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TREED and Associates workers bulldoze areas of along what will be a part of the Mountain Goat Trail Wednesday, March 21, 2018 in Tracy City, Tenn. The multi-use walking and cycling trail will eventually link seven towns in Grundy and Franklin counties.

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Grundy County's Mountain Goat Trail

The Mountain Goat Trail through Grundy County, Tennessee, will more than double in size due to a new agreement between county leaders and rail transportation company CSX Corporation.

The county finalized a deal earlier this month to acquire 17 miles of former railbed to be converted into an asphalt multi-use trail system for the region. The addition will connect Tracy City — on the eastern side of the trail system — north to Coalmont before turning further east to Palmer. The CSX property connects Fiery Gizzard to Savage Gulf State Park.

"The addition of the CSX property in Grundy County is a game-changer for the Mountain Goat Trail," Mountain Goat Trail Alliance board president Nate Wilson said. "Taking the trail from 12 miles to almost 30 miles, with more to come in the future, enlarges the possibilities for tourism, supporting businesses, and connecting the communities here in the South Cumberland region."

When completed, officials expect the nearly 40-mile trail system to bring in residents, provide locals with recreational opportunities and spur business creation. A 2012 University of the South study estimated the trail will have an annual economic benefit of $1.2 million. It will connect Cowan in Franklin County onto the Cumberland Plateau, past the University of the South in Sewanee and through Monteagle, Tracy City and Coalmont before ending on the newly acquired section in Palmer.

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Mountain Goat Trail

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The Mountain Goat Trail Alliance facilitated the acquisition with help from The Land Trust for Tennessee. The project was paid for by a Tennessee Department of Economic and Community Development grant, the Lyndhurst Foundation and the South Cumberland Community Fund.

"The Mountain Goat Trail is such a visible, accessible beacon of the social, health and economic benefits of land conservation," The Land Trust for Tennessee President and CEO Liz McLaurin said. "Our organization is thrilled to partner on the transformation of this former railroad into a vibrant resource for Tennesseans and visitors alike."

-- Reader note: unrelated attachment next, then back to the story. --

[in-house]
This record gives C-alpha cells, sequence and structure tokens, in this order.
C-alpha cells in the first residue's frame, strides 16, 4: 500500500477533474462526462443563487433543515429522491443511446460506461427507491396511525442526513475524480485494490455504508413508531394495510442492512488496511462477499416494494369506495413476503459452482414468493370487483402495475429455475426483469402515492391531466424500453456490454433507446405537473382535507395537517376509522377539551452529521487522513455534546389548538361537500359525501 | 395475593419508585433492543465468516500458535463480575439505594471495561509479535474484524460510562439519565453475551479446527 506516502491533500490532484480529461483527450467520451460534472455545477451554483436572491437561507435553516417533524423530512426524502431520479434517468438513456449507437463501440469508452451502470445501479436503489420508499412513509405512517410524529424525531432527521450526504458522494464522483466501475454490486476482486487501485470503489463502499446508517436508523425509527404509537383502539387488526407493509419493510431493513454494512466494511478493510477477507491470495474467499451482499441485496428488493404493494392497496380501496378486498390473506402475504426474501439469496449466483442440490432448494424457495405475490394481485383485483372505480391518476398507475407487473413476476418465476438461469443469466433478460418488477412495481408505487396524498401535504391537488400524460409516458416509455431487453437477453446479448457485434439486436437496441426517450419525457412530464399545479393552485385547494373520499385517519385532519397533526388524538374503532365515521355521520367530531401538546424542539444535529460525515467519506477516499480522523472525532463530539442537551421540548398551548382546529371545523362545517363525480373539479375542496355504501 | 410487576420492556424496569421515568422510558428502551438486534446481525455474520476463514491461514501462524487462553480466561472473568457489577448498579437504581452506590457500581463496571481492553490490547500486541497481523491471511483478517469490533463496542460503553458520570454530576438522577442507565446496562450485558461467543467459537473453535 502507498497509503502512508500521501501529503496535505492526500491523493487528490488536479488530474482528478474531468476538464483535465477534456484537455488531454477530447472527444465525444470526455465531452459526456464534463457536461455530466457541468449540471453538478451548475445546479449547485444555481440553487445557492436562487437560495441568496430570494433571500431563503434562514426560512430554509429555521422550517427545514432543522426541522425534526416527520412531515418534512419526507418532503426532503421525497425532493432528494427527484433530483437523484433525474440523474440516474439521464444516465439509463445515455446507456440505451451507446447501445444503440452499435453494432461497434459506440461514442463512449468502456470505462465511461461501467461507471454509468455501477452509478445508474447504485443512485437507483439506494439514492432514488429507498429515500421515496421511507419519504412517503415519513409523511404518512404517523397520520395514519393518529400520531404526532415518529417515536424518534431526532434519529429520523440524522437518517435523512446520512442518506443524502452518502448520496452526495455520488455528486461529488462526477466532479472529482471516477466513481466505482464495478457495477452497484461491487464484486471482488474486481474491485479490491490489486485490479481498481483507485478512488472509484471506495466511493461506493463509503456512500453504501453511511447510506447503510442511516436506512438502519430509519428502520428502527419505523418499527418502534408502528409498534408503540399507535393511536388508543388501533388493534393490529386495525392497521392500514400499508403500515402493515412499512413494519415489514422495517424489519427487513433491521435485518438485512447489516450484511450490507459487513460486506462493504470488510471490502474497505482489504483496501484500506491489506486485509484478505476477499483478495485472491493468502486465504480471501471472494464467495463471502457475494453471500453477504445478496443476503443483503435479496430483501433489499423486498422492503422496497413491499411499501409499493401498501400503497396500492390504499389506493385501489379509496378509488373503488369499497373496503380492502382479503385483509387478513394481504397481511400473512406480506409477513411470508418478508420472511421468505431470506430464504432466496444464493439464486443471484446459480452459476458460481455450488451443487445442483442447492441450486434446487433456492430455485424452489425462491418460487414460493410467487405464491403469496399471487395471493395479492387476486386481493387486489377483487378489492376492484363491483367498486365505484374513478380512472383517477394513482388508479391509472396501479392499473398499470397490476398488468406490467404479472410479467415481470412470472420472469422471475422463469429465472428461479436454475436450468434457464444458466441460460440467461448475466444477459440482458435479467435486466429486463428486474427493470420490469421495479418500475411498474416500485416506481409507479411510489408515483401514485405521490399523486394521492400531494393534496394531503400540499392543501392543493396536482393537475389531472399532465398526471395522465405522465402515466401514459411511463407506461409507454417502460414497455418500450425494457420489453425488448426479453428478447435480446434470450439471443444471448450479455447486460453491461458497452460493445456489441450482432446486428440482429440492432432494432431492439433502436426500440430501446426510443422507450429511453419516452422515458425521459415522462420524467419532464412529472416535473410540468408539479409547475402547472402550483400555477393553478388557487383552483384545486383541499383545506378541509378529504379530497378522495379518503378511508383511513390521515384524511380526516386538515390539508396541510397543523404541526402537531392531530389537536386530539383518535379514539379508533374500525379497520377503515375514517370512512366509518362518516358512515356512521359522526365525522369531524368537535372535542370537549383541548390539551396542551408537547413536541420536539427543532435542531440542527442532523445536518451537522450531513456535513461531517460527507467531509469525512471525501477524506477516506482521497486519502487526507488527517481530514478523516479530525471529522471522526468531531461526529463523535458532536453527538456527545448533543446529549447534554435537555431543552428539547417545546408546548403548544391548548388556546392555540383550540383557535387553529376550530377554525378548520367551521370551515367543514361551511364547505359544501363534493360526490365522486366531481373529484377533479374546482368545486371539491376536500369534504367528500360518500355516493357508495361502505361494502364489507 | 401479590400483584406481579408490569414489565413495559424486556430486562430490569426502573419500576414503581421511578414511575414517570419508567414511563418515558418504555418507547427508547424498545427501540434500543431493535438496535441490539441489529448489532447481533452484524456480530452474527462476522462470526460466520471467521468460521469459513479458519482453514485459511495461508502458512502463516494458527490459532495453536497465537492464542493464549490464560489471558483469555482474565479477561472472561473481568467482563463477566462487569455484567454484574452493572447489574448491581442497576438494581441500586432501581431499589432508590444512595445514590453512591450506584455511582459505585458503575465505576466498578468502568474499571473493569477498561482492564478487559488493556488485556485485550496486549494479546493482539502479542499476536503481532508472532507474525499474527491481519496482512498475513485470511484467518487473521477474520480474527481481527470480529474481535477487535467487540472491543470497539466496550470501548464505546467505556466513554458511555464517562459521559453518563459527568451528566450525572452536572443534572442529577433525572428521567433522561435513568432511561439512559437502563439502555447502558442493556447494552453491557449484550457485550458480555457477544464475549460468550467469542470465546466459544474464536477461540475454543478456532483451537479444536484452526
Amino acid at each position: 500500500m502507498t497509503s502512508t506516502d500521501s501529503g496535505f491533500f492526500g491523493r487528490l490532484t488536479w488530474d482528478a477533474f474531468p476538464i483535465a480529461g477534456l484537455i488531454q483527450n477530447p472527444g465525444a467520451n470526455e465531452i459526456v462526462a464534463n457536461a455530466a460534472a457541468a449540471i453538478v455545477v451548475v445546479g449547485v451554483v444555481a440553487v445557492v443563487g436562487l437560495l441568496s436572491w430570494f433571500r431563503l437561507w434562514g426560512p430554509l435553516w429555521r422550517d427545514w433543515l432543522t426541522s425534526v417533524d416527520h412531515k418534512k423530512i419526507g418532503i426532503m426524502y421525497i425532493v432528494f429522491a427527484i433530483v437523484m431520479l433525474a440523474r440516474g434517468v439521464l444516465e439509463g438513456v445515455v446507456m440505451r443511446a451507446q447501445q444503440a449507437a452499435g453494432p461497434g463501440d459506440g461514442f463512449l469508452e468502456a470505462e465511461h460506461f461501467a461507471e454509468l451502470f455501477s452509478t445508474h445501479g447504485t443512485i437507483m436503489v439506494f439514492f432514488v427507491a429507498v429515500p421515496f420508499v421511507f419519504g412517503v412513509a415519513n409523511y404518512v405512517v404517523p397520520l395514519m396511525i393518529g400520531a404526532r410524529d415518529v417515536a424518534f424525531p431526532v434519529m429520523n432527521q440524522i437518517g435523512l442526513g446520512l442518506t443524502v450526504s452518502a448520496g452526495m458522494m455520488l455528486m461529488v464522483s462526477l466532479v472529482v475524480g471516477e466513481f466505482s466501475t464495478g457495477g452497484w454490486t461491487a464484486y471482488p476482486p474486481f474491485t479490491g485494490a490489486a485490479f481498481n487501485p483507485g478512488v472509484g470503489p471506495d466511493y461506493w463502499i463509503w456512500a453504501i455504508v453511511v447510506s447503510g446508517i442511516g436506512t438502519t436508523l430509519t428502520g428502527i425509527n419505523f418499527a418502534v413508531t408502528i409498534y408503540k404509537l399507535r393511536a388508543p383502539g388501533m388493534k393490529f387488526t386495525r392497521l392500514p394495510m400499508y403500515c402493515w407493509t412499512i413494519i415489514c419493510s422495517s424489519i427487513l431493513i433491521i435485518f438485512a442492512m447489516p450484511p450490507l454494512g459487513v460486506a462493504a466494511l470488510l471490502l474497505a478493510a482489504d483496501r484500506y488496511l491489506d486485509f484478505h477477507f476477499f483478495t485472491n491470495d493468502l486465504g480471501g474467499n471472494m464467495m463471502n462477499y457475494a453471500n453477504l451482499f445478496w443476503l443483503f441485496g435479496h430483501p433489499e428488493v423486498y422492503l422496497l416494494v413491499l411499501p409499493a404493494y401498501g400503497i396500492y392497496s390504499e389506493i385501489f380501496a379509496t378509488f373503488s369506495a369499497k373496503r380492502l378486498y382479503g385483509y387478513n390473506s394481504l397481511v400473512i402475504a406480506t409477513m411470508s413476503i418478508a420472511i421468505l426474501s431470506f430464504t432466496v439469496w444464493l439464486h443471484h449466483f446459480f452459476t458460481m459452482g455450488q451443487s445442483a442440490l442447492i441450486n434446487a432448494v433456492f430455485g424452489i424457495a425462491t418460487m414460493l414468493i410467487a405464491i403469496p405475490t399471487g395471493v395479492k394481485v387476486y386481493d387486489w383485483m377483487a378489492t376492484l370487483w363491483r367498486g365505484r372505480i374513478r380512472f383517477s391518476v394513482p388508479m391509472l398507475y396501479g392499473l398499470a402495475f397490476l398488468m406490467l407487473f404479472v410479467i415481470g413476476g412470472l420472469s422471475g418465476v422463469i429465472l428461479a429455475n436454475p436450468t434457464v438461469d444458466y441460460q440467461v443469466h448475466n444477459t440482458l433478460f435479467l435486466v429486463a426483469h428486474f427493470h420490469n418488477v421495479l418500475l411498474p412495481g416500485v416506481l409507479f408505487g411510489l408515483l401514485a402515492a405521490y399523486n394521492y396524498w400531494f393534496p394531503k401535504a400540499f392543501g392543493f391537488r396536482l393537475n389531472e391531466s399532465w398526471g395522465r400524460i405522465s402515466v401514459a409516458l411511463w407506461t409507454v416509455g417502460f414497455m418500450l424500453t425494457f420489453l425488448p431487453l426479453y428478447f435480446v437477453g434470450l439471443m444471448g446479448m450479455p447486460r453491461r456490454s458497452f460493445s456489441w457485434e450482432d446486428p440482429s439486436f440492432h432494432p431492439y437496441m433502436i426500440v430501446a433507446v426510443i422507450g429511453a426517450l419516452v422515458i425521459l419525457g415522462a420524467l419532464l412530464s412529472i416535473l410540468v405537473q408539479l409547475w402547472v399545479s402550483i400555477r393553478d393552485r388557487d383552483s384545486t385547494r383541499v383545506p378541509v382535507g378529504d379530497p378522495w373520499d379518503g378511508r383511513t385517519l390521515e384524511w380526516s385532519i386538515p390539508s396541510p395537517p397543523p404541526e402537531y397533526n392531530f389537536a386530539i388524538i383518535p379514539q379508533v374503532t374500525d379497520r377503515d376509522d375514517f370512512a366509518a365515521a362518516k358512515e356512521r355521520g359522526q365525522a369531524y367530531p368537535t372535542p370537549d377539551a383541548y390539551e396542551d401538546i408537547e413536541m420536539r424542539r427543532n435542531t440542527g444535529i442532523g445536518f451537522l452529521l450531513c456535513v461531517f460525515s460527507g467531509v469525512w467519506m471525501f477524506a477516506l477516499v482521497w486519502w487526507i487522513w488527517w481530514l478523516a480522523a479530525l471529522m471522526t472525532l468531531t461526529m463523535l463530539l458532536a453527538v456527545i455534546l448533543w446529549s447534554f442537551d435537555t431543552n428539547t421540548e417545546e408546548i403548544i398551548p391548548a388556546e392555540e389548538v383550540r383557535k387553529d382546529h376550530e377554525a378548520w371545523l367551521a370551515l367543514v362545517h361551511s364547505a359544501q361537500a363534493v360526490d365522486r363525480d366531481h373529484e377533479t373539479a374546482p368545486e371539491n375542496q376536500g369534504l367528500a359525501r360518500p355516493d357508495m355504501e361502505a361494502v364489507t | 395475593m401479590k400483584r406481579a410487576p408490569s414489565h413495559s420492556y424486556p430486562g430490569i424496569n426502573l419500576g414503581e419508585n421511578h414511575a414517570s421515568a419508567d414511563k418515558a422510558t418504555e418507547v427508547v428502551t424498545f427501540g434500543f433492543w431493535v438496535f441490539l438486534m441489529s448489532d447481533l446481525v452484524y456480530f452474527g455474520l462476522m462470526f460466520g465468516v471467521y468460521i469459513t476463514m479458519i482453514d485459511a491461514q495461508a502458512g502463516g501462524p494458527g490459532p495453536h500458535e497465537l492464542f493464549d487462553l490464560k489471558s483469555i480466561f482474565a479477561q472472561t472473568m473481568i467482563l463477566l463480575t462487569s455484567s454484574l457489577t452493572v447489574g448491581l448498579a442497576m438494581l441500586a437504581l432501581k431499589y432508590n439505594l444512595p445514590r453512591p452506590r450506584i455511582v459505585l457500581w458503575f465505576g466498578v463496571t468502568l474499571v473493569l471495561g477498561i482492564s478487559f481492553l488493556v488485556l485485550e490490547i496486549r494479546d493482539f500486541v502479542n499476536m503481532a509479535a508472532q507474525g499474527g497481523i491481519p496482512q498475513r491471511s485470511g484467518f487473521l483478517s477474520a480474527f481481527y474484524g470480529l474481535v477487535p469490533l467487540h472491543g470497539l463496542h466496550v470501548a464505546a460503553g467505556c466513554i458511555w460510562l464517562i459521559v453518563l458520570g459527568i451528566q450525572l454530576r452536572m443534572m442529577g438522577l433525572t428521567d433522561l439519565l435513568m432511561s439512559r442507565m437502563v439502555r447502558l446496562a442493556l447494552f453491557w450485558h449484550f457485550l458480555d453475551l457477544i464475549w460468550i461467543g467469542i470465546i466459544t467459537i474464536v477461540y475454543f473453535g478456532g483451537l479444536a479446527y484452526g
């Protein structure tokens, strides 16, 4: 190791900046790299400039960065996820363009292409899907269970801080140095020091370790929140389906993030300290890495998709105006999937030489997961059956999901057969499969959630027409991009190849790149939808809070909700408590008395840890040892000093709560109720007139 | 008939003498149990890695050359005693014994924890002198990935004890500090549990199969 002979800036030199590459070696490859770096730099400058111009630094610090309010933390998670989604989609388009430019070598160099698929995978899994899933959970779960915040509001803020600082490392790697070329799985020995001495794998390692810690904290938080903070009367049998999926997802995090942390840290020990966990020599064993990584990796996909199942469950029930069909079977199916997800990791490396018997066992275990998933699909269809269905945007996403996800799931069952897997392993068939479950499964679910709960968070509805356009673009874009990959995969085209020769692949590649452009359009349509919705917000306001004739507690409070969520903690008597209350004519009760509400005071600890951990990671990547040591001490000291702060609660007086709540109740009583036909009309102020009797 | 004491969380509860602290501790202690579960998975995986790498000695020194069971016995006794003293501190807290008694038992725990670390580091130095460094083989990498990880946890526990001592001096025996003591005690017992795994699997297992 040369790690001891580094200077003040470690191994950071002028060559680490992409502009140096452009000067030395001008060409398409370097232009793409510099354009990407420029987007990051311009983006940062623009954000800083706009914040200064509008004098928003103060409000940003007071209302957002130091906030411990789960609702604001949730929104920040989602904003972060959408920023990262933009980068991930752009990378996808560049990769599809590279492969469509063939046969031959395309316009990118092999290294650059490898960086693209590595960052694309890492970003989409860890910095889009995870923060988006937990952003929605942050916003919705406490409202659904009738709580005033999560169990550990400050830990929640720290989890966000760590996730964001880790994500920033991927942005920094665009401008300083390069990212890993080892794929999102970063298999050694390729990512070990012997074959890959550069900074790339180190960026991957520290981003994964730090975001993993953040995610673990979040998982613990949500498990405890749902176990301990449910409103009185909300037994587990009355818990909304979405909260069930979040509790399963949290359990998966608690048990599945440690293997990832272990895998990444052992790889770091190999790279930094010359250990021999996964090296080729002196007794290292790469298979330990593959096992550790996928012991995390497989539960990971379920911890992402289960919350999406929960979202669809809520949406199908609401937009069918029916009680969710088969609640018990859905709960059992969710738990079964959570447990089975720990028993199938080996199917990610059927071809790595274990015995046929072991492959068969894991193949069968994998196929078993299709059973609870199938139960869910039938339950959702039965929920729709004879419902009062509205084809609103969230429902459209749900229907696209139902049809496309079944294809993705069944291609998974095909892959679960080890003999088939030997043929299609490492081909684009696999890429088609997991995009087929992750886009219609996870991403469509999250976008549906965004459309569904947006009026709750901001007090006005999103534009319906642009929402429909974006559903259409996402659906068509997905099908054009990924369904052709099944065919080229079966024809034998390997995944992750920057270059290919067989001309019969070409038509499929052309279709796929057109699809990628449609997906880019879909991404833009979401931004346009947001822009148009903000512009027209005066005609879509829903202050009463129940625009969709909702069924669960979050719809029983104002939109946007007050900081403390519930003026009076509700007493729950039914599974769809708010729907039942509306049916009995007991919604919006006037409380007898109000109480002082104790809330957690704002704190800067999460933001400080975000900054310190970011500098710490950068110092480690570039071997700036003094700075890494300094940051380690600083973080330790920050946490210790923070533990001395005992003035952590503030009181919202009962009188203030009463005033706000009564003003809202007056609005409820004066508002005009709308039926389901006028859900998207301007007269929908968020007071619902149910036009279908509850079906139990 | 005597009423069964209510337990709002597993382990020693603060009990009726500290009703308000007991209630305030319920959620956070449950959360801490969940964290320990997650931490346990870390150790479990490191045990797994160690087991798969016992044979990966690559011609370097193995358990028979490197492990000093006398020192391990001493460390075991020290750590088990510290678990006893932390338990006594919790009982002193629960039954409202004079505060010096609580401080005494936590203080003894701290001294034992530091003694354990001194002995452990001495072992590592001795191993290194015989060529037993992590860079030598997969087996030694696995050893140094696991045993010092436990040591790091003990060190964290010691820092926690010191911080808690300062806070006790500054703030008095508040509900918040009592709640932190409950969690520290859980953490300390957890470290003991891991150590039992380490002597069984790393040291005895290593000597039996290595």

Now, 4.6 miles of trail is finished, connecting Sewanee to Monteagle. Two additional sections are expected to be completed in 2019, growing that total to more than 10 miles. Those sections will connect downtown Tracy City to the elementary schools and continue toward Monteagle. The two sections scheduled to open next year will be connected but won't yet connect to the 4.6-mile completed section. The alliance is building the trail portions as soon as they are able to rather than waiting years to build it in succession.

The alliance committed to finishing the entire trail system in the next 10 years.

"The Mountain Goat Trail is a crucial part of our plans to improve the quality of life for the citizens of Grundy County, as well as visitors. We realize the trail will be completed in phases, but purchasing seventeen miles of Mountain Goat Railroad bed from CSX will allow us to continue developing the trail as a driver of wellness and economic development for our area," Grundy County Mayor Michael Brady said.

The trail runs along the path of the abandoned historic Mountain Goat Railroad and is part of a national Rails-to-Trail Conservancy program. The program turns unused railways into multi-use trails. It has built more than 31,000 miles of trails nationally with more than 8,000 miles of additional trails waiting to be built.

Contact staff writer Mark Pace at mpace@timesfreepress.com or 423-757-6659. Follow him on Twitter @themarkpace and on Facebook at Chattanooga OutdoorsTFP.

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